Sukuk market set to rebound says report
Manama, January 18, 2011
The sukuk market may well be set to bounce back after suffering badly in the global financial downturn.
The value of sukuk has jumped 61 per cent in the past year, according to a research by Trowers & Hamlins, the international law firm.
A total of $7 billion of sukuk were issued in the year to June 2010 compared to $4.3 billion the previous year.
At the same time issuance of conventional bonds surged to record levels. The value of conventional bonds issued in the Gulf hit $15 billion to $12.9 billion the year before, an increase of 16.3 per cent.
Trowers & Hamlins says that the sukuk market was hit much harder by the credit crunch and global financial crisis than the conventional bond market in the Gulf.
In addition to the wider negative effect on global financial markets flowing from the credit crisis, the reputation of sukuk and sentiment to sukuk as potentially safer investment instrument than corporate bonds took a battering after investors were left nursing potentially heavy losses following several high-profile sukuk defaults like Golden Belt, Investment Dar and International Investment Group. These defaults hit demand for sukuk as investors realised that, contrary to popular belief, many sukuk were neither genuinely asset-backed nor came with an express or implicit sovereign guarantee.
Trowers & Hamlins says that, as well as facing these broader structural issues, many sukuk were primarily based on land values or revenues intended to flow from real estate and construction projects, an asset class and sector that lost much of its allure during the downturn, with Dubai particularly hard hit.
'While sukuk issuance has rebounded, it is still less than half of its peak in 2007-08,' said Trowers & Hamlins Bahrain regional banking and finance partner Neale Downes.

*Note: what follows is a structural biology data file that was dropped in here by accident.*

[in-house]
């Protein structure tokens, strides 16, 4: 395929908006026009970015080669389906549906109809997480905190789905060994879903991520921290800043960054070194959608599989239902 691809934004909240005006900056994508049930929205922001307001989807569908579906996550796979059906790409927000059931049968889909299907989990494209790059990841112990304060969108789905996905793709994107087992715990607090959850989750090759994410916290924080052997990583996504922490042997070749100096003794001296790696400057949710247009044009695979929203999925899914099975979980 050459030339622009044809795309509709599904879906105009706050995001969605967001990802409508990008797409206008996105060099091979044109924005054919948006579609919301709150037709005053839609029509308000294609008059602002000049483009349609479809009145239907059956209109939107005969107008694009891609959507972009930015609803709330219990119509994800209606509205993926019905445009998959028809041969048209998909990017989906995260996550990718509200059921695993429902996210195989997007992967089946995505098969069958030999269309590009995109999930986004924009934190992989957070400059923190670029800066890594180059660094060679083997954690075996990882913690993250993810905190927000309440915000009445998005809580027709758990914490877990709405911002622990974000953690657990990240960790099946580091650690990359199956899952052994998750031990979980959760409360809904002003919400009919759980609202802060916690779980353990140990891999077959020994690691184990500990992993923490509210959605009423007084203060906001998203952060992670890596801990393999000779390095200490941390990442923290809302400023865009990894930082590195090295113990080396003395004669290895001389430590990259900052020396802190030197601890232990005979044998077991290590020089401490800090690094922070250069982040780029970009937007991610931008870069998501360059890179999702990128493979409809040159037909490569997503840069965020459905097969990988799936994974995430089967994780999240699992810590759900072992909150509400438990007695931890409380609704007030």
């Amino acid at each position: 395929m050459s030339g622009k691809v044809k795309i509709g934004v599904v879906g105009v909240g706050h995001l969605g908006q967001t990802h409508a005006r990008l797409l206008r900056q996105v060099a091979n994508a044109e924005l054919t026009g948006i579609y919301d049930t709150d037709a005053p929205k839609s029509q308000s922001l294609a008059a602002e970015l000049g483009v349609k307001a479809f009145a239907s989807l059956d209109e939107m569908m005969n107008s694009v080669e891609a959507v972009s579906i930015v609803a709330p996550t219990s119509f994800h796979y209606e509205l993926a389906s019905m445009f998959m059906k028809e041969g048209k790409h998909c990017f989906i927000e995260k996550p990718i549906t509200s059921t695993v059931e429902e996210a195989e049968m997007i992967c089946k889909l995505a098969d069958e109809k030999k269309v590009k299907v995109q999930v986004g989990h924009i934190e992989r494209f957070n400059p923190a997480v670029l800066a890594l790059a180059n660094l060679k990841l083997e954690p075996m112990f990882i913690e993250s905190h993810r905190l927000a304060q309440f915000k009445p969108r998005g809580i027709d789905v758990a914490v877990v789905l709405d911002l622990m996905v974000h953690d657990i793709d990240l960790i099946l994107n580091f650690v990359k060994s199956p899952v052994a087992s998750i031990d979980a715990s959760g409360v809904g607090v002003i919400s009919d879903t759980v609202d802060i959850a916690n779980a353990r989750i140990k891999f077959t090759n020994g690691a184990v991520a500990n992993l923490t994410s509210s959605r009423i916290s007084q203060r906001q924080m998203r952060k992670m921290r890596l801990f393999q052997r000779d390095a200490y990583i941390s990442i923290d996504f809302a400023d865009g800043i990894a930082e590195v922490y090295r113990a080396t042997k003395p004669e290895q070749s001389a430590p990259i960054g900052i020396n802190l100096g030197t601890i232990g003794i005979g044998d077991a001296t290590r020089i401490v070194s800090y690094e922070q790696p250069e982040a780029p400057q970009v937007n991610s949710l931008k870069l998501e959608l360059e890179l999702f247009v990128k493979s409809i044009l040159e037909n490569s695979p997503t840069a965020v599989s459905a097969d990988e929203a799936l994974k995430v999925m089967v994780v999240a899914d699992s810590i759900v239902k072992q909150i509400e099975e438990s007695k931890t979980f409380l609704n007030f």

'The financial crisis was the first real test for sukuk. Investors are flocking to the comparative safety of conventional bonds while issuers address some of the particular legal and structural concerns surrounding sukuk and their robustness in a default or insolvency scenario,' he added.
'The crisis laid bare several misunderstandings about sukuk.
'Many investors assumed that sukuk came with a sovereign guarantee, or that if the issuer defaulted they would have an underlying asset as security or that they had sole recourse to such asset. The limitations of merely asset-based sukuk are now more widely understood,' he said.
'With restricted access to liquidity from banks, borrowers have been forced to access other sources of debt or capital.
'But with the cost of issuing sukuk now about 60 per cent more expensive than bonds, corporates have largely turned to conventional debt,' he said.
'The market reached its nadir in 2009 but sentiment towards sukuk now appears to be recovering strongly.
'There is every reason to believe that demand for sukuk will eclipse its pre-credit crunch peak in the coming years,' he added.-TradeArabia News Service
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